• There is a CAP on the $4.50/Watt Rebate!
    "Xcel rebates customers $2 per watt of solar installed on premises, up to 10,000 watts."
    Further - "company will purchase Renewable Energy Credits generated for $2.50 per watt." Thus the $4.50.
    In your example - a 5KW installation would earn $12,500 - still excellent)
    You cannot "break-even" immediately - however it seems wise to take advantage of these programs as laws CAN and DO change!

  • What is a W/hr?
    I am a cheapskate, but even for me, if the out of pocket cost is under $5k, the total cost is more important than the years to pay off. Give some more metrics, why not calculate square footage? Also, account for sale back of unused power.

  • Installation, inverter etc costs are not mentioned at all - $10/pk watt is a more realistic cost

  • You may want to check if Solar installation by Licensed Electrical company is Required, I believe in CA that is a requirement for rebate. That will raise cost a lot.

  • Your calculation does not include the cost of storage batteries or an inverter, which is often about equal to the cost of the panels.
    Xcel Energy says "A common size ... for systems in Colorado is 2-3 kilowatts, and total payments to customers for this size would be in the $9,000 to $13,500 range ... typical photovoltaic systems are priced at $8,000 to $10,000 per kilowatt."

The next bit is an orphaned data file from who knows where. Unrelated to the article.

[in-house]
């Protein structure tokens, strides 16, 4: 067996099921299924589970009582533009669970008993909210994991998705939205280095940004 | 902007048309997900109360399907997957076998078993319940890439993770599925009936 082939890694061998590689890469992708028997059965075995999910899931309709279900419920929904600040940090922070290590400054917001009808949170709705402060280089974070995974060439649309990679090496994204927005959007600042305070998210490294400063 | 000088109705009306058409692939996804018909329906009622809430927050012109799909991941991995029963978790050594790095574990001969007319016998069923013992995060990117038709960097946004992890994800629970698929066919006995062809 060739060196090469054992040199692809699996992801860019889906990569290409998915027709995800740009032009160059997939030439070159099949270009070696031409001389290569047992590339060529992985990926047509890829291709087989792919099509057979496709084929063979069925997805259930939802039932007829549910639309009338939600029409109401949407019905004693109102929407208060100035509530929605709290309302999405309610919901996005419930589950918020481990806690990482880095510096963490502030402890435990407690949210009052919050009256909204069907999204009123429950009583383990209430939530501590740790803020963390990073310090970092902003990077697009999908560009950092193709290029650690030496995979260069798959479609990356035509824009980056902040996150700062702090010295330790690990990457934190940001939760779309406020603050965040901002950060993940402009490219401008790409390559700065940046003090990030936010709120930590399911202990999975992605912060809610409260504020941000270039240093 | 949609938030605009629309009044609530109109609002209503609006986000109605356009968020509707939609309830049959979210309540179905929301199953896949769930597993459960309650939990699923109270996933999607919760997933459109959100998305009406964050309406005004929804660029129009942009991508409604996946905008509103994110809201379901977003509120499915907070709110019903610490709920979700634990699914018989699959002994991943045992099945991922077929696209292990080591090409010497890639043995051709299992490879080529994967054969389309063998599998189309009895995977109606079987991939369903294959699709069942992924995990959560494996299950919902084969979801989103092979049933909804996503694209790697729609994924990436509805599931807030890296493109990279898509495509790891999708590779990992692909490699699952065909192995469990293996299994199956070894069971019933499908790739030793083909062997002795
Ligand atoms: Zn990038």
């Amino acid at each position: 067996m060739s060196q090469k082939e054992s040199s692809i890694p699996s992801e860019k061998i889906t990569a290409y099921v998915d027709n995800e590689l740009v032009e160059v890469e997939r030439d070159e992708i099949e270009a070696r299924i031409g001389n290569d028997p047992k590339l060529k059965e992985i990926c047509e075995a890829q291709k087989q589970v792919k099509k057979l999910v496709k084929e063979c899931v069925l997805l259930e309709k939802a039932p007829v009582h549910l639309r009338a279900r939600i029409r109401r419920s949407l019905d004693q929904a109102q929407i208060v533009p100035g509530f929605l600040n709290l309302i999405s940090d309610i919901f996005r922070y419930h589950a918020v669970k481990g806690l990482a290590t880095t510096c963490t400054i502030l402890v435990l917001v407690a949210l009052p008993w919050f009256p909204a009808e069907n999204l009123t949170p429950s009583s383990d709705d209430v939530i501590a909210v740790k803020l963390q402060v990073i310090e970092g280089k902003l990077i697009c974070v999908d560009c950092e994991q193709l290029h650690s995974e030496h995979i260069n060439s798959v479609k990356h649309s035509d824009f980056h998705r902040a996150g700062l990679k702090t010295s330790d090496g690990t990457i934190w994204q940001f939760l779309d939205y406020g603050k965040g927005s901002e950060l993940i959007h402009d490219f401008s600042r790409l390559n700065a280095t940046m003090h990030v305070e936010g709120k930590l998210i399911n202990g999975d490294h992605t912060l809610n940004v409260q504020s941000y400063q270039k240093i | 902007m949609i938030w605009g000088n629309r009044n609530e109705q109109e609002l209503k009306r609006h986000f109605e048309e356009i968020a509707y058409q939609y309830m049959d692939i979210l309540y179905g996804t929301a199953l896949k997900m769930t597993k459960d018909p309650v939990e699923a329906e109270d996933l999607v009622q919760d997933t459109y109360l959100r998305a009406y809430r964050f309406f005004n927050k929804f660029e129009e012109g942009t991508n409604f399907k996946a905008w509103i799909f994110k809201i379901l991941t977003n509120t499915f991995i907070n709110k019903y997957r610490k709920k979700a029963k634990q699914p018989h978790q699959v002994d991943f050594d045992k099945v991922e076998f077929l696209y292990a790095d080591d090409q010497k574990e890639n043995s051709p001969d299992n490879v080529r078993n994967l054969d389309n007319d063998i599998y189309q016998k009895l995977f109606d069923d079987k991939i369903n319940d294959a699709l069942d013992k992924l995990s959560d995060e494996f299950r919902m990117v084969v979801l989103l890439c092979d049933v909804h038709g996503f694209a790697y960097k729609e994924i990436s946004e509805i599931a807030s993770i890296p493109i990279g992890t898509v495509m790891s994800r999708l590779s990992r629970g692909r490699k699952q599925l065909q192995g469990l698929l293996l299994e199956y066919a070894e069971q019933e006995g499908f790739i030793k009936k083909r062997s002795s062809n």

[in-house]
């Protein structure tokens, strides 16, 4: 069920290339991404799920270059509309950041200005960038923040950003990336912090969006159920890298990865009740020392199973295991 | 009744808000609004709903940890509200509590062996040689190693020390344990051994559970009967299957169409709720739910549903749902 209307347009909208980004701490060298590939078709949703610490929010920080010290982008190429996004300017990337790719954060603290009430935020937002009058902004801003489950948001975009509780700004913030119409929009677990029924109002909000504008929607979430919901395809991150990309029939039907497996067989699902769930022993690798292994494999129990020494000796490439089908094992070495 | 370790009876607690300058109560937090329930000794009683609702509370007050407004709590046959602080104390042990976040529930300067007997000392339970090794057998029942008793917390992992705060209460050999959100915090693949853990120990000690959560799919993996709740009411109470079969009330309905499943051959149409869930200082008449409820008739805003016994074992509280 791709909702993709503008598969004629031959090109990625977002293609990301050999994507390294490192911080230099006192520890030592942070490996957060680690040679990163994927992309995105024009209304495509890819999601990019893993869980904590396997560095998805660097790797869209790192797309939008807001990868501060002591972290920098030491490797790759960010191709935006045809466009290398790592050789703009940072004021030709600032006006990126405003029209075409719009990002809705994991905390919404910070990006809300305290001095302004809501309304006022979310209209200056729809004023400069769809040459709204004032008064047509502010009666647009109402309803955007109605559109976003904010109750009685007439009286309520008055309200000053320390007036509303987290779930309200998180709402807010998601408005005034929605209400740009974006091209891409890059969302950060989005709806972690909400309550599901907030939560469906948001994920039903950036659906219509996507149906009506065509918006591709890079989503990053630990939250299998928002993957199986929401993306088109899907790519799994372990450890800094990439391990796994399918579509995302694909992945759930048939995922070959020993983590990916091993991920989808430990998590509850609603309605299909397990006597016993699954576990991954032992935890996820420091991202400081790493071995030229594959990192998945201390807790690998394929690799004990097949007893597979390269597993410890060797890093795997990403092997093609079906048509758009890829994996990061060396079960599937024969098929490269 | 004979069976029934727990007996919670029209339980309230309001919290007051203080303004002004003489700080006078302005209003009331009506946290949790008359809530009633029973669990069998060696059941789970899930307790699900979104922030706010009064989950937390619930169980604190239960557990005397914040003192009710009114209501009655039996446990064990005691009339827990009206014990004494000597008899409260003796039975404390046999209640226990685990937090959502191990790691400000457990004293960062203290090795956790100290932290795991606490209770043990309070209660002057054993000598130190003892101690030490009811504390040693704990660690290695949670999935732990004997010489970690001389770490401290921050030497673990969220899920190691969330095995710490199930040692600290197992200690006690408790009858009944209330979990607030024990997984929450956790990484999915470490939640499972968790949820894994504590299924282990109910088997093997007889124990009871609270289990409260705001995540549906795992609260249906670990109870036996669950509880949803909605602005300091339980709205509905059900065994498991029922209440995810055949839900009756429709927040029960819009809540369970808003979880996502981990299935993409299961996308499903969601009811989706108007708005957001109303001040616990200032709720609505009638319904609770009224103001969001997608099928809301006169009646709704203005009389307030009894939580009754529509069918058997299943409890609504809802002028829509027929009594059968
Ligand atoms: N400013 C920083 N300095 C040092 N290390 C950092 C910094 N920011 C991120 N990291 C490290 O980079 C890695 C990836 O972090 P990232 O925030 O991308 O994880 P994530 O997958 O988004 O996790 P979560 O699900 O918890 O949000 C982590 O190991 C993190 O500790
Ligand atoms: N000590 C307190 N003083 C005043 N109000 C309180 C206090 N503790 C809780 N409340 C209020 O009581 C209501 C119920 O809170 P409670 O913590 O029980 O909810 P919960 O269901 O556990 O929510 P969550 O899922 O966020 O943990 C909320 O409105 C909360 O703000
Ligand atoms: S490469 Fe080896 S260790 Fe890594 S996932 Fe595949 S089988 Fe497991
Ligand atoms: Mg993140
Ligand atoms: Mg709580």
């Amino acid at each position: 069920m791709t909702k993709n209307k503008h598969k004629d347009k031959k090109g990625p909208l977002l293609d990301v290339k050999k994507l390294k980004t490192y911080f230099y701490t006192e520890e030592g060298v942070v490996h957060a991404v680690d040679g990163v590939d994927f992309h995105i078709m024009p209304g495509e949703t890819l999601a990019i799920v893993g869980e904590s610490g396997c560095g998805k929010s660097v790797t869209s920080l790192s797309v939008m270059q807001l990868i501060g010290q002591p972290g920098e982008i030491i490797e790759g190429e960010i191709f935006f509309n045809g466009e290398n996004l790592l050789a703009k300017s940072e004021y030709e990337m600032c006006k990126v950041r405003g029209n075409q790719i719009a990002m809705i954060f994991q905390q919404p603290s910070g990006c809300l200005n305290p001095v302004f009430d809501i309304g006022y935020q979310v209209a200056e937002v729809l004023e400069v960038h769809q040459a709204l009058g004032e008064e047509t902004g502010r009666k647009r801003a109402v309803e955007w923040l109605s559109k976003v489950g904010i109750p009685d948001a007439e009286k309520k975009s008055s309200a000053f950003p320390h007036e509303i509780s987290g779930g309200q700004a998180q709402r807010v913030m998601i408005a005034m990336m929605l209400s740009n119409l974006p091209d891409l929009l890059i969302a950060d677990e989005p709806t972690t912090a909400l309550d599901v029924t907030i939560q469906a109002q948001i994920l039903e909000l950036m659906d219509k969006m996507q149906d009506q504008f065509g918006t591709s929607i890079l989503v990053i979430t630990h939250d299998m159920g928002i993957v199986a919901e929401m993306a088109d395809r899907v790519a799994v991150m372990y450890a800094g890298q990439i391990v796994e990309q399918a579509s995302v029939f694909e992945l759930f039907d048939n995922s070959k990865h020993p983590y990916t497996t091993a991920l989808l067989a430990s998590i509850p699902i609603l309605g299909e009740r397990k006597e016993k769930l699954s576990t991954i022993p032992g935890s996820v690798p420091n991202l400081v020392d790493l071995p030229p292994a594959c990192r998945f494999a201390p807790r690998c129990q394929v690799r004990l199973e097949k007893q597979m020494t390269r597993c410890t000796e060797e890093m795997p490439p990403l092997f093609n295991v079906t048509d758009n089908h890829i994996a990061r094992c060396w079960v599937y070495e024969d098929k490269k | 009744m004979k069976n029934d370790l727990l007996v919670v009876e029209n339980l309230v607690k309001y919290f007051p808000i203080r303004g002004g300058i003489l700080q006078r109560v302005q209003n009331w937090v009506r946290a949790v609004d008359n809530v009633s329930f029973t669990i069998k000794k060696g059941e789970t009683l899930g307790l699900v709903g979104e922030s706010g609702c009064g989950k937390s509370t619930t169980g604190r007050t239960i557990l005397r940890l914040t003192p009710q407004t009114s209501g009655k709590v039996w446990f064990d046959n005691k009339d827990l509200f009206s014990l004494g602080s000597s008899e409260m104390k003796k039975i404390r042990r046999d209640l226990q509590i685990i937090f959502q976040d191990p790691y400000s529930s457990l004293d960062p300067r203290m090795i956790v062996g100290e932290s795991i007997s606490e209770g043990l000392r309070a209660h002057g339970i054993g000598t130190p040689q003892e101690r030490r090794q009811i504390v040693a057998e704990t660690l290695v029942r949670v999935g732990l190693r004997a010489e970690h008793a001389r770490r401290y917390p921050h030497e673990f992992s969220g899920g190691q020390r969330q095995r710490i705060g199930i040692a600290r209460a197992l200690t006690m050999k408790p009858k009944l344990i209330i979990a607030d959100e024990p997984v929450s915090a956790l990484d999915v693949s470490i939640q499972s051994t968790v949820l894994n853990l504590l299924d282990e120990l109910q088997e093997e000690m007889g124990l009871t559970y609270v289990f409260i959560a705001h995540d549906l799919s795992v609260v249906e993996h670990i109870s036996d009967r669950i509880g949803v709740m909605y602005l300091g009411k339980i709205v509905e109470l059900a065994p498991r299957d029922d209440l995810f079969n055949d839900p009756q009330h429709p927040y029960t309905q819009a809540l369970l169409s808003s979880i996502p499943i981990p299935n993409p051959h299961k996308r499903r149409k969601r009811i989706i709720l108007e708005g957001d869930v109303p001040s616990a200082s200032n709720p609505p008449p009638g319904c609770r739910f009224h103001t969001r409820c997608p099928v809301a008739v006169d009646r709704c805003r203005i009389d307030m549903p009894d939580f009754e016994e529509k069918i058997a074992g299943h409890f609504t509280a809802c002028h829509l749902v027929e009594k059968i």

However, a 2-3 kW system probably won't cover your electrical needs, unless you are very frugal.

  • There is a article in the July 2008 issue of Circuit Cellar about living off grid. Worth a read.

  • You could save money quicker and at less overall cost if you focus on the conserving. Better insulation, CFLs, shut things off, more efficient appliances, using natural breezes more often(it's Colorado, I love the outdoor air there), wear a sweatshirt in the winter, etc. Spend a fraction of the solar estimate on energy star appliances, and you'll end up way ahead, with no maintenance headaches.